Nutritional status in ADRD is central to overall health and has a direct impact on nutrient intake, hydration, weight maintenance, resistance to infection, overall resilience, and optimal brain health. In addition, nutritional status is also likely a key player in longer-term outcomes, such as institutionalization, hospital admission, and mental health and well-being (Volkert et al., 2015). The evidence related to the specific nutritional needs of persons with ADRD is limited, although there are indications of unique requirements in this patient group that may have implications for health and progression of cognitive decline. Given the public health agenda to promote good care and health in persons with ADRD, nutrition is a key aspect to consider within overall care planning (World Health Organization, 2003).

The literature reviewed in the current study highlights several potential opportunities for improving nutritional status and support for persons with ADRD living in the community. Despite the small amount of evidence, the six studies identified suggest a broad benefit may be conferred through educational approaches and nutritional s upplementation. The indication of benefit to cognition through nutritional supplementation is particularly key and might form the basis of a multi-component approach to address cognitive and associated outcomes. It is noteworthy that the cognitive benefits reported with nutritional supplementation were most impactful in persons with mild cognitive impairment at baseline, indicating a possible differential, or threshold, effect in those with more severe impairment. One complication to understanding the relationship between folate status and cognitive decline is the widespread use of folate fortification in Western countries (Chen et al., 2016). It also is important to consider the feasibility and bioavailability of nutritional supplementation interventions. For example, in the study by Kent et al. (2017), a feasible and acceptable serving of cherry juice was used that represented an achievable daily intervention. This serving provided an additional 138 mg/day of anthocyanins, representing 46 times the average consumption of anthocyanin (Kent et al., 2017).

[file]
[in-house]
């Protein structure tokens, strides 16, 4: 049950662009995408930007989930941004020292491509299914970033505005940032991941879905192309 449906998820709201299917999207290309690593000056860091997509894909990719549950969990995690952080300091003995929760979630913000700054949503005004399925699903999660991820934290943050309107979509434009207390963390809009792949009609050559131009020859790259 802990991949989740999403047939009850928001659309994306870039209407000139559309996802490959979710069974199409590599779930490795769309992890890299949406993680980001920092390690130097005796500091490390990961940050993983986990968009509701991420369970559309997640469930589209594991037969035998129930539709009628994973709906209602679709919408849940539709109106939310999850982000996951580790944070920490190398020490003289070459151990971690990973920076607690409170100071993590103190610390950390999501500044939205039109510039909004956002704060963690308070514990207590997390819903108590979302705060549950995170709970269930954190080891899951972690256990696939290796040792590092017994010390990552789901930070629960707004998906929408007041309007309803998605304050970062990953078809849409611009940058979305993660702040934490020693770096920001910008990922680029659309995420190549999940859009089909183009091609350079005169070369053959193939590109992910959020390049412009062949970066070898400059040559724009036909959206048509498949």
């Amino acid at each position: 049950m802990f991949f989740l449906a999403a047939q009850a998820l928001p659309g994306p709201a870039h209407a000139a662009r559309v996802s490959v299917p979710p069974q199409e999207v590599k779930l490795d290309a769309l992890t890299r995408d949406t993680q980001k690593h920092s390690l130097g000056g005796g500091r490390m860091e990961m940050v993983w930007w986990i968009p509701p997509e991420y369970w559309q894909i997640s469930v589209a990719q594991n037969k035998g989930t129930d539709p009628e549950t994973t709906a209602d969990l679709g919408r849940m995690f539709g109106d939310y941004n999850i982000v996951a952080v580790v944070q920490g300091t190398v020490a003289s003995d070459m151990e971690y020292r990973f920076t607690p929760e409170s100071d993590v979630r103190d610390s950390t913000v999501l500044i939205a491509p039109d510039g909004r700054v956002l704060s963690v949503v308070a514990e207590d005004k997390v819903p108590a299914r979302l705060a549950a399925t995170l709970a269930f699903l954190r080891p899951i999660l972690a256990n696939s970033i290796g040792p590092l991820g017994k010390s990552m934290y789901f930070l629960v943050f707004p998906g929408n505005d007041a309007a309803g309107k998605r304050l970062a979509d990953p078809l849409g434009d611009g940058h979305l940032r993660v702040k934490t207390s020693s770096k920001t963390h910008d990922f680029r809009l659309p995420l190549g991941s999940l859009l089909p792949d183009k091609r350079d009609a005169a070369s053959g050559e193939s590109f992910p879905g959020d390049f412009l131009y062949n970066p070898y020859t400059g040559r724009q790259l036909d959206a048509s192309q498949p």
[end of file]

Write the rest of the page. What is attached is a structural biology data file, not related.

The findings of the nutritional supplementation intervention studies reviewed are consistent with other human studies, as well as in vivo research, demonstrating improvement in cognitive performance with dietary supplementation with foods rich in flavonoids (Krikorian et al., 2012; Krikorian, Nash, Shidler, Shukitt-Hale, & Joseph, 2010; Krikorian et al., 2010; Shukitt-Hale, Cheng, & Joseph, 2009). How flavonoids might moderate the pathophysiology of ADRD remains unclear. Findings from preclinical research suggest that flavonoids and other phytochemicals most likely play a role in improving cognitive performance through the modulation of cellular and molecular activities in the brain rather than abrogating the actual disease process, such as by upregulating signaling cascades in regions of the brain involved in memory (Spencer, 2010). The specific benefits seen in early ADRD may also provide further rationale for exploring the value of these interventions for preventive approaches to reduce cognitive decline and conversion to dementia in at-risk groups. Nutraceuticals have been raised as a potential risk reduction avenue and warrants further investigation.

The supplements investigated in these studies are not directly comparable, which leaves unanswered questions related to the specific contents and associated value of dietary supplements. This warrants further examination to understand fully the potential impact of different approaches to dietary supplementation and in which patient groups these approaches might be of value. Future research should assess the effects of manufacturing processes on the content of flavonoids in food products. In addition, dose-response studies of flavonoids and folate are needed to establish the optimal dose of these nutritional supplements for improving cognitive performance.